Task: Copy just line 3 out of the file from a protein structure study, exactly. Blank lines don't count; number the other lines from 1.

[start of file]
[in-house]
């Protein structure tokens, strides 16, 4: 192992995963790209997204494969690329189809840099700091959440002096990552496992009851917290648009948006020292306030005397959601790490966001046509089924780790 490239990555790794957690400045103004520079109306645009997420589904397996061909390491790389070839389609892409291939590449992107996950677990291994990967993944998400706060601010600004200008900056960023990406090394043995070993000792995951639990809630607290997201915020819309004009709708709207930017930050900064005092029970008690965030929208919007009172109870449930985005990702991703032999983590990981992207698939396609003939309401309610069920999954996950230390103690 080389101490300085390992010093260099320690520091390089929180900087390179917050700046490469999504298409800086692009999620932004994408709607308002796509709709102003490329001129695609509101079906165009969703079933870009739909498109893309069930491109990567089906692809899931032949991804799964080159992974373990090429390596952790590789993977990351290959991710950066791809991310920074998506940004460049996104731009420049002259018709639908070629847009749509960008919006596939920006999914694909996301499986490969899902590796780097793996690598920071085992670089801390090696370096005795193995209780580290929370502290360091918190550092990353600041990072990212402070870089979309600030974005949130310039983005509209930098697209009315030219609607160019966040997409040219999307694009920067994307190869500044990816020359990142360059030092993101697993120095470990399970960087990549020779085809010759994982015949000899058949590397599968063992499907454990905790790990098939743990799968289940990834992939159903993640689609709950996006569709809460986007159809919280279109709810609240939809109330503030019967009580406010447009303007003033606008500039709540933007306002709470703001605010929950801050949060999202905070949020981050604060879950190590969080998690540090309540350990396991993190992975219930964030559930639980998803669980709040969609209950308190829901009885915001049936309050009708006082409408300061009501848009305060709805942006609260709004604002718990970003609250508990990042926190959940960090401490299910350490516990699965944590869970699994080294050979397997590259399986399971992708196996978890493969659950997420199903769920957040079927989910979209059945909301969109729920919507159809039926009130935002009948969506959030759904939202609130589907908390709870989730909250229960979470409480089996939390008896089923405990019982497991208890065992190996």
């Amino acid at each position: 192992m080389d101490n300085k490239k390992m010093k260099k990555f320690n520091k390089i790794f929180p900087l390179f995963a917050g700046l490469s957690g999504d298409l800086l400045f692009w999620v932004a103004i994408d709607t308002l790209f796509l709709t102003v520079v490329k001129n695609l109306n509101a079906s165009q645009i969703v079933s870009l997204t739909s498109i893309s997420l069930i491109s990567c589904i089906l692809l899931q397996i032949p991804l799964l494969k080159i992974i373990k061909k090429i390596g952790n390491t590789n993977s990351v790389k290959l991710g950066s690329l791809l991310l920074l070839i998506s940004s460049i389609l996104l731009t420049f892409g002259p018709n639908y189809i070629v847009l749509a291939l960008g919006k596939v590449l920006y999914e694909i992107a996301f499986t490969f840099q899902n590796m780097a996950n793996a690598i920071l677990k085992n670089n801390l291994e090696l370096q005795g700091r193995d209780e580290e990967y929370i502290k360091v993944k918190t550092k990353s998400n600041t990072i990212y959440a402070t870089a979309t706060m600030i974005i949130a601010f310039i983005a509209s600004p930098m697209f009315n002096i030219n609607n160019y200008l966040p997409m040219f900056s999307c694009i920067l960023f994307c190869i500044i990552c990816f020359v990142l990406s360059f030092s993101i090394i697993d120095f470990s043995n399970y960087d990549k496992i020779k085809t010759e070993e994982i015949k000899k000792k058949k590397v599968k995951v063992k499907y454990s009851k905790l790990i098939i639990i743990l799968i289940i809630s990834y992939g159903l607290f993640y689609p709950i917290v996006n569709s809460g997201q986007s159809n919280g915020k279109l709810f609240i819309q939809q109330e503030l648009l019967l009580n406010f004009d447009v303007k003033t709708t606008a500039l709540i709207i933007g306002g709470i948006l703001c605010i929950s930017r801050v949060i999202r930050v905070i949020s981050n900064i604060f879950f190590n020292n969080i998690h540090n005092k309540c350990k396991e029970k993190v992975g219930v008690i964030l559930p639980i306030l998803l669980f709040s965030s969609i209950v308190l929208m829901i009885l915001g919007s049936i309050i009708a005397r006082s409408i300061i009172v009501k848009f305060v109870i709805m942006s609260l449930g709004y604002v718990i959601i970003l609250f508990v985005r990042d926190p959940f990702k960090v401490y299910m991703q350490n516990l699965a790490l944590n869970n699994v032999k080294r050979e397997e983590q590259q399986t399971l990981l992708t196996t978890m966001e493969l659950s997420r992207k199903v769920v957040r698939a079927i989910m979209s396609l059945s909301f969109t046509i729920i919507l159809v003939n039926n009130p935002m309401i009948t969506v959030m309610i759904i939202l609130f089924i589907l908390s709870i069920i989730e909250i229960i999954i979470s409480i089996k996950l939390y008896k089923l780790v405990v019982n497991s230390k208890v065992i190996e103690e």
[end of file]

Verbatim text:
């Amino acid at each position: 192992m080389d101490n300085k490239k390992m010093k260099k990555f320690n520091k390089i790794f929180p900087l390179f995963a917050g700046l490469s957690g999504d298409l800086l400045f692009w999620v932004a103004i994408d709607t308002l790209f796509l709709t102003v520079v490329k001129n695609l109306n509101a079906s165009q645009i969703v079933s870009l997204t739909s498109i893309s997420l069930i491109s990567c589904i089906l692809l899931q397996i032949p991804l799964l494969k080159i992974i373990k061909k090429i390596g952790n390491t590789n993977s990351v790389k290959l991710g950066s690329l791809l991310l920074l070839i998506s940004s460049i389609l996104l731009t420049f892409g002259p018709n639908y189809i070629v847009l749509a291939l960008g919006k596939v590449l920006y999914e694909i992107a996301f499986t490969f840099q899902n590796m780097a996950n793996a690598i920071l677990k085992n670089n801390l291994e090696l370096q005795g700091r193995d209780e580290e990967y929370i502290k360091v993944k918190t550092k990353s998400n600041t990072i990212y959440a402070t870089a979309t706060m600030i974005i949130a601010f310039i983005a509209s600004p930098m697209f009315n002096i030219n609607n160019y200008l966040p997409m040219f900056s999307c694009i920067l960023f994307c190869i500044i990552c990816f020359v990142l990406s360059f030092s993101i090394i697993d120095f470990s043995n399970y960087d990549k496992i020779k085809t010759e070993e994982i015949k000899k000792k058949k590397v599968k995951v063992k499907y454990s009851k905790l790990i098939i639990i743990l799968i289940i809630s990834y992939g159903l607290f993640y689609p709950i917290v996006n569709s809460g997201q986007s159809n919280g915020k279109l709810f609240i819309q939809q109330e503030l648009l019967l009580n406010f004009d447009v303007k003033t709708t606008a500039l709540i709207i933007g306002g709470i948006l703001c605010i929950s930017r801050v949060i999202r930050v905070i949020s981050n900064i604060f879950f190590n020292n969080i998690h540090n005092k309540c350990k396991e029970k993190v992975g219930v008690i964030l559930p639980i306030l998803l669980f709040s965030s969609i209950v308190l929208m829901i009885l915001g919007s049936i309050i009708a005397r006082s409408i300061i009172v009501k848009f305060v109870i709805m942006s609260l449930g709004y604002v718990i959601i970003l609250f508990v985005r990042d926190p959940f990702k960090v401490y299910m991703q350490n516990l699965a790490l944590n869970n699994v032999k080294r050979e397997e983590q590259q399986t399971l990981l992708t196996t978890m966001e493969l659950s997420r992207k199903v769920v957040r698939a079927i989910m979209s396609l059945s909301f969109t046509i729920i919507l159809v003939n039926n009130p935002m309401i009948t969506v959030m309610i759904i939202l609130f089924i589907l908390s709870i069920i989730e909250i229960i999954i979470s409480i089996k996950l939390y008896k089923l780790v405990v019982n497991s230390k208890v065992i190996e103690e």